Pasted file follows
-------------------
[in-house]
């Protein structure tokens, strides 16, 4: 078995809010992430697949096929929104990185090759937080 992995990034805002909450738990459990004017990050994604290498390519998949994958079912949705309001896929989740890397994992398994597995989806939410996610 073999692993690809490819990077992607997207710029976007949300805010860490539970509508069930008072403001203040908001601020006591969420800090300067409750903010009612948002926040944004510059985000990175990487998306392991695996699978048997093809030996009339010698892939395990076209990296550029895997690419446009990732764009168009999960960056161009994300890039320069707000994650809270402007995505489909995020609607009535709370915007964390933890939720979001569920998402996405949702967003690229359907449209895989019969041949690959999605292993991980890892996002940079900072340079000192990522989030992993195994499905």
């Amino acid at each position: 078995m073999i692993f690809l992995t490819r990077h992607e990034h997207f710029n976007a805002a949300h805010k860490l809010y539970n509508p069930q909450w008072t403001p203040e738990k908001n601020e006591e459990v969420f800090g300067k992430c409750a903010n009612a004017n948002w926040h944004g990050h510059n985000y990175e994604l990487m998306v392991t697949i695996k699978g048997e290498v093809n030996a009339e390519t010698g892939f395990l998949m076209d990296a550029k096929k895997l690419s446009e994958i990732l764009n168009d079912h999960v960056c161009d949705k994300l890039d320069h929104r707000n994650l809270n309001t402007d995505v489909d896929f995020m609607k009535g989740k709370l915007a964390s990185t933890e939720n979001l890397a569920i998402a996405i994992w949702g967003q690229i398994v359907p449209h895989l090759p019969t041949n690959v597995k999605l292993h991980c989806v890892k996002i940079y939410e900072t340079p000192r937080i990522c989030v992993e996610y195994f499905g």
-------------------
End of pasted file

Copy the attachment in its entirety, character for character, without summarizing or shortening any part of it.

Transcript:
[in-house]
């Protein structure tokens, strides 16, 4: 078995809010992430697949096929929104990185090759937080 992995990034805002909450738990459990004017990050994604290498390519998949994958079912949705309001896929989740890397994992398994597995989806939410996610 073999692993690809490819990077992607997207710029976007949300805010860490539970509508069930008072403001203040908001601020006591969420800090300067409750903010009612948002926040944004510059985000990175990487998306392991695996699978048997093809030996009339010698892939395990076209990296550029895997690419446009990732764009168009999960960056161009994300890039320069707000994650809270402007995505489909995020609607009535709370915007964390933890939720979001569920998402996405949702967003690229359907449209895989019969041949690959999605292993991980890892996002940079900072340079000192990522989030992993195994499905």
């Amino acid at each position: 078995m073999i692993f690809l992995t490819r990077h992607e990034h997207f710029n976007a805002a949300h805010k860490l809010y539970n509508p069930q909450w008072t403001p203040e738990k908001n601020e006591e459990v969420f800090g300067k992430c409750a903010n009612a004017n948002w926040h944004g990050h510059n985000y990175e994604l990487m998306v392991t697949i695996k699978g048997e290498v093809n030996a009339e390519t010698g892939f395990l998949m076209d990296a550029k096929k895997l690419s446009e994958i990732l764009n168009d079912h999960v960056c161009d949705k994300l890039d320069h929104r707000n994650l809270n309001t402007d995505v489909d896929f995020m609607k009535g989740k709370l915007a964390s990185t933890e939720n979001l890397a569920i998402a996405i994992w949702g967003q690229i398994v359907p449209h895989l090759p019969t041949n690959v597995k999605l292993h991980c989806v890892k996002i940079y939410e900072t340079p000192r937080i990522c989030v992993e996610y195994f499905g």